in a variety of ways, neither the AP nor the IB examinations assess the use of computer tools. Accordingly, the panel makes the following recommendations:

  • Advanced high school physics curricula should, over a period of time, evolve to include more use of computer tools in ways that are effective in physics instruction.

  • Physics education researchers and others should continue to study the use of computers in introductory physics instruction (including advanced high school courses) to identify those uses that are particularly effective in promoting the instructional goals identified elsewhere in this report.

Eventually, cyberspace and information technology (CIT) may completely change the way new physical theories are developed. Instead of analytical models, theorists will use computer programs to conceptualize physical systems that cannot be adequately represented by traditional analytical methods. Students need exposure to such computer-assisted conceptualization as early as possible in their education. Therefore, the panel recommends that an appropriate unit in computer-assisted conceptualization be developed as soon as possible and made available to teachers of advanced physics courses as a possible optional topic (see Chapter 2 for a discussion of optional topics).

Capability for Rapid Information Sharing Among Physics Teachers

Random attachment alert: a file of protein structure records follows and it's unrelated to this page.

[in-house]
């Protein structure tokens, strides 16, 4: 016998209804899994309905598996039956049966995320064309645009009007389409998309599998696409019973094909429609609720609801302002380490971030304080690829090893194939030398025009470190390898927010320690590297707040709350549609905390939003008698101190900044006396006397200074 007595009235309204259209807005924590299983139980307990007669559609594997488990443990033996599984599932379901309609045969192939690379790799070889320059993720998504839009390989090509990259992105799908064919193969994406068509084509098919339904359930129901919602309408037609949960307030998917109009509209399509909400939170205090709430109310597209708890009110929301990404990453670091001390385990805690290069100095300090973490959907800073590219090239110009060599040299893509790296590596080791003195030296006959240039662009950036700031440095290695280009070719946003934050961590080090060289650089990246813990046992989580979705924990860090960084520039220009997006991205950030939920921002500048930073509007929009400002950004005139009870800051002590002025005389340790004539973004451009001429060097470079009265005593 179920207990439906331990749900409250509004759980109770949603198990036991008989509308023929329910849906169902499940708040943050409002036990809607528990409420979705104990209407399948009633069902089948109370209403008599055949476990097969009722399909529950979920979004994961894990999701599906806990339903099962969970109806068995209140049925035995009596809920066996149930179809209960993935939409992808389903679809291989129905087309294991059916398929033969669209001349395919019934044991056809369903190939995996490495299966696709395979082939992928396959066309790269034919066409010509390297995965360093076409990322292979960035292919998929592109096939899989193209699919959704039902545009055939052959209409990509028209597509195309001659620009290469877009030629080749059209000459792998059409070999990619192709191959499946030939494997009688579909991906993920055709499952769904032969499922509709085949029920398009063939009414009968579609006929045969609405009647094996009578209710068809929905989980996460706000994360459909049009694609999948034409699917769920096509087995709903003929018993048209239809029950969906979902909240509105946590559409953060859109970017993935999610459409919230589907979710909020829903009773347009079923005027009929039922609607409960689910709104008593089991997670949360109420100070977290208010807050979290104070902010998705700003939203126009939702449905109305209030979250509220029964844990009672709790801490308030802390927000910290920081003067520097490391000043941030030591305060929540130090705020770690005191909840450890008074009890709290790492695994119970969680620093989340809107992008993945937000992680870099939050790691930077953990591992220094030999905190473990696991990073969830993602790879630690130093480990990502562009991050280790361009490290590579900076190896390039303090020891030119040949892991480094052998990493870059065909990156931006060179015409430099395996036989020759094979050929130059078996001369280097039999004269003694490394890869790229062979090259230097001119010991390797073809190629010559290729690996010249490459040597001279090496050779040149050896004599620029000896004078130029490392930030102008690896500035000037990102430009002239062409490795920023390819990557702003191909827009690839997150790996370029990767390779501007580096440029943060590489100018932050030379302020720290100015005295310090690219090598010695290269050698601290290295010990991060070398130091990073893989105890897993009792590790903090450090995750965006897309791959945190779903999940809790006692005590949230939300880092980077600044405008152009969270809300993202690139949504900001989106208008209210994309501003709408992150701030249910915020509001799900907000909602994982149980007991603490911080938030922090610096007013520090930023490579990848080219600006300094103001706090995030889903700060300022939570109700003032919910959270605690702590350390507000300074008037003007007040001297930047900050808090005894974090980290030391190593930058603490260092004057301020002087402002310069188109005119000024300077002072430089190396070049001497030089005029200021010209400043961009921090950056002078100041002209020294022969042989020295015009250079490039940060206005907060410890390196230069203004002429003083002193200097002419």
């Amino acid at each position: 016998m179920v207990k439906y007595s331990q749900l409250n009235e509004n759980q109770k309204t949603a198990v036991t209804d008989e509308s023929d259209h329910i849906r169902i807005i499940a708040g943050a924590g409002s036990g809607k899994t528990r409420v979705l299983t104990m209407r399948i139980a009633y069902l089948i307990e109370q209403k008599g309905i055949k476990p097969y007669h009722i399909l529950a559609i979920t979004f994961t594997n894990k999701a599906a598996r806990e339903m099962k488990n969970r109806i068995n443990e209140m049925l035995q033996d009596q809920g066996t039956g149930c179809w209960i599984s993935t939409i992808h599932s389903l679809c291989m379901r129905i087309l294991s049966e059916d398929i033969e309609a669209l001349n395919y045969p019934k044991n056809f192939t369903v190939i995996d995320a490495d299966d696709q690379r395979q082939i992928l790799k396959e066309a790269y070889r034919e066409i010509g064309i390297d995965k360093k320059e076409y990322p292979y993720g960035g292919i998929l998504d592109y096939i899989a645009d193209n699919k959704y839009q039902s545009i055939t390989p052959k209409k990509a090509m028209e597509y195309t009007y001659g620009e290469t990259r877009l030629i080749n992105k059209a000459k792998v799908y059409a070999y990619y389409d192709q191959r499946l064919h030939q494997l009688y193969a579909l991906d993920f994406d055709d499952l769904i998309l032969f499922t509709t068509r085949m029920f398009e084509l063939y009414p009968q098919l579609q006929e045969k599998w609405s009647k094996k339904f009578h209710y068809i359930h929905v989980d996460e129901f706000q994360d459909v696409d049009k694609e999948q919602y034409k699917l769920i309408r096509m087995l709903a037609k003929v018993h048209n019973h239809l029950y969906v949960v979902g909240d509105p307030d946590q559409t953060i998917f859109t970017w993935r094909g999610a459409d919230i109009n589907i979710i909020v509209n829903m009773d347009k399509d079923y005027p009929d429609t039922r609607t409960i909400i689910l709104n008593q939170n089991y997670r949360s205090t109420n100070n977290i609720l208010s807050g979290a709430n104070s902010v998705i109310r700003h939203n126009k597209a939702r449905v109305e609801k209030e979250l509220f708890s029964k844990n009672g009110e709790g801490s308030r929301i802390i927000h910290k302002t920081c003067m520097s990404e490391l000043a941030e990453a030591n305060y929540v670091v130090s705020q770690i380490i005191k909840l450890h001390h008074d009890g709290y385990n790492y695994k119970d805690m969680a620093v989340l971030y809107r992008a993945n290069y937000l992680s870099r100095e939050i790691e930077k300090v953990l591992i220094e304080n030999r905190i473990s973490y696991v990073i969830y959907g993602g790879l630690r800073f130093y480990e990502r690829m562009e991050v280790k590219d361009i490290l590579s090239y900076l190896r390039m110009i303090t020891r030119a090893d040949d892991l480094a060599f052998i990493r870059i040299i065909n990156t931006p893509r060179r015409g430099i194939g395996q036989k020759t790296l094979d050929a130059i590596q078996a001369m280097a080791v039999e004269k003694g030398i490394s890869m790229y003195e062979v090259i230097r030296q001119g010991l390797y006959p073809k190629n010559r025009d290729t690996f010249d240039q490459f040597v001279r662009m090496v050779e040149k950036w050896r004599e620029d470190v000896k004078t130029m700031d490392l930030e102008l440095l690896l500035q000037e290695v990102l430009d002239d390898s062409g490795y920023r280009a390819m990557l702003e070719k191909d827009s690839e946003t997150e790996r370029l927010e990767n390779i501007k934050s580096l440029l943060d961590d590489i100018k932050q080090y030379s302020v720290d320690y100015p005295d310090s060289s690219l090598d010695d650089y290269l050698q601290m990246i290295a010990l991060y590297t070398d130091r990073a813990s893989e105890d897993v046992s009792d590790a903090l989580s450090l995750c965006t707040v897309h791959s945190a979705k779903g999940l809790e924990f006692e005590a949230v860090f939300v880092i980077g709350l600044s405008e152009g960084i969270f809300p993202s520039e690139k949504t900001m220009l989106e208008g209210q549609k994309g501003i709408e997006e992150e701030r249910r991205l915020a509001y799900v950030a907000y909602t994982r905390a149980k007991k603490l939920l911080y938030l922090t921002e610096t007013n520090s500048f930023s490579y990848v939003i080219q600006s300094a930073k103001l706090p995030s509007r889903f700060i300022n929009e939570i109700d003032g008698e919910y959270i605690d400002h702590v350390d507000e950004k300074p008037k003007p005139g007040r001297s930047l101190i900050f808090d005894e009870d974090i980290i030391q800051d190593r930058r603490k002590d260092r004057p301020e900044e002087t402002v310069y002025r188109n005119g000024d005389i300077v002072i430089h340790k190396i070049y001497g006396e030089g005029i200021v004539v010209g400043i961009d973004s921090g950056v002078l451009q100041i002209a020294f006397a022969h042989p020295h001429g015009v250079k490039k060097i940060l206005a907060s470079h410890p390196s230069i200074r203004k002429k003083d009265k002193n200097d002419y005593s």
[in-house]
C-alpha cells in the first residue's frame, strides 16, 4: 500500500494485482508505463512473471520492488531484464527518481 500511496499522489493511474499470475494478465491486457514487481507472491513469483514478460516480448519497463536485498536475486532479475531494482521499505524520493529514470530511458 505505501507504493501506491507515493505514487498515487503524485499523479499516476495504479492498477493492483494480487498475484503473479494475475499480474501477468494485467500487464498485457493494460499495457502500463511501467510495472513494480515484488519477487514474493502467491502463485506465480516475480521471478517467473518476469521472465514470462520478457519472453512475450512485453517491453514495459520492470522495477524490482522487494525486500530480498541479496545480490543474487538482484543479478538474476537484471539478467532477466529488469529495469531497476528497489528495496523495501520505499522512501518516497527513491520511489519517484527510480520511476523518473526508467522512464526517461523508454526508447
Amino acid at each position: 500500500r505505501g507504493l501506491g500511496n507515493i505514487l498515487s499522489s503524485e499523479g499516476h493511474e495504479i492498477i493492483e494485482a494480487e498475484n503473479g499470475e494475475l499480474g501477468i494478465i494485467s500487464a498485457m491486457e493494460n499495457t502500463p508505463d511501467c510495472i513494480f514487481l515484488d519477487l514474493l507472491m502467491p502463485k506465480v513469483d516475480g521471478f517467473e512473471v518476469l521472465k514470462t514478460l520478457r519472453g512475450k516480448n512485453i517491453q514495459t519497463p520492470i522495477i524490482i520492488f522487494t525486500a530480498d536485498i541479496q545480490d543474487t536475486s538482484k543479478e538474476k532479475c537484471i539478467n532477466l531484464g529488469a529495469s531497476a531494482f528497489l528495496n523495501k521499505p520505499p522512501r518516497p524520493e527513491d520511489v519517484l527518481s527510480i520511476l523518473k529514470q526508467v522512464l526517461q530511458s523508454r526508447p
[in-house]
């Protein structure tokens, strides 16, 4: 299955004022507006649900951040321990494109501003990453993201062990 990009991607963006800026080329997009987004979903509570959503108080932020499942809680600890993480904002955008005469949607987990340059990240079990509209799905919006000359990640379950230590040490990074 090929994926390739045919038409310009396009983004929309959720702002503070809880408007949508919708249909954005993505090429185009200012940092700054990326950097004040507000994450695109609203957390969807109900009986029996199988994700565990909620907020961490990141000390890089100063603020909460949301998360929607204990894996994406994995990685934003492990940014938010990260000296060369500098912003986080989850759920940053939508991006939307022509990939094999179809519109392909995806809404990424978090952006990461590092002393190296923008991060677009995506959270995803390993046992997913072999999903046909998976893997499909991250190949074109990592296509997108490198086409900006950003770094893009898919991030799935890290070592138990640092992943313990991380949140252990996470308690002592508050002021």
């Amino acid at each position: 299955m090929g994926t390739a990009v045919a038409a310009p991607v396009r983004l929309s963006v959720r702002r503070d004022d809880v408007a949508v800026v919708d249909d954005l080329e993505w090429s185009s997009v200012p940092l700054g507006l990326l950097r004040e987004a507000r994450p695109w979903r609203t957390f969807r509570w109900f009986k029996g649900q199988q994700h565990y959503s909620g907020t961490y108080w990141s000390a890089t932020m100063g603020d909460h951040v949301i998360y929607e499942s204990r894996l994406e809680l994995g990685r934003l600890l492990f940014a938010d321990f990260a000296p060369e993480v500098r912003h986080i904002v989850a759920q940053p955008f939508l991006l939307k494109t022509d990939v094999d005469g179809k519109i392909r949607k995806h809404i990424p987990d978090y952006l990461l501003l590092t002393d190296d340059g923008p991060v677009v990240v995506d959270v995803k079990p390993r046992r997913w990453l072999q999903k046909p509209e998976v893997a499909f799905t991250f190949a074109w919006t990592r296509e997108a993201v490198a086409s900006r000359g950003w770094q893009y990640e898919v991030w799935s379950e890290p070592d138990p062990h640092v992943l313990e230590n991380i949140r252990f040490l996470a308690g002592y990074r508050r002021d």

The primary opportunity afforded by the ever-expanding Internet is its promise of a new method of communication by which groups focused on particular sets of issues can rapidly interact to develop innovations. Teachers of advanced high school physics courses could form such groups to share and enrich their pedagogical skills. The opportunity now exists to create a national electronic clearinghouse of information relating to secondary school physics instruction. Box 5-1 presents a short list of some Internet groups for physics teachers that are already active.

Box 5-1. Internet Groups for Physics Teachers

The following are some active Internet groups for physics teachers. The descriptions of these groups are taken from the article “Communities of On-Line Physics Educators” by MacIsaac (2000), also available on the Web at

  • PHYS-L (Forum for Physics Teachers) is the largest with about 650 members, and has the broadest membership. The list has a homepage located at, and this page links to archives of all postings since February 1996, and to list members personal web pages at Together these form an outstanding set of resources.

  • PHYSHARE (Sharing Resources for HS Physics Teachers) has about 600 subscribers and focuses on high school physics teaching issues. The list administrative address is, and postings must be made to

  • PhysLrnR (the Physics Learning Research List) has about 475 subscribers and is focused on professional research into physics learning. This maintains a private

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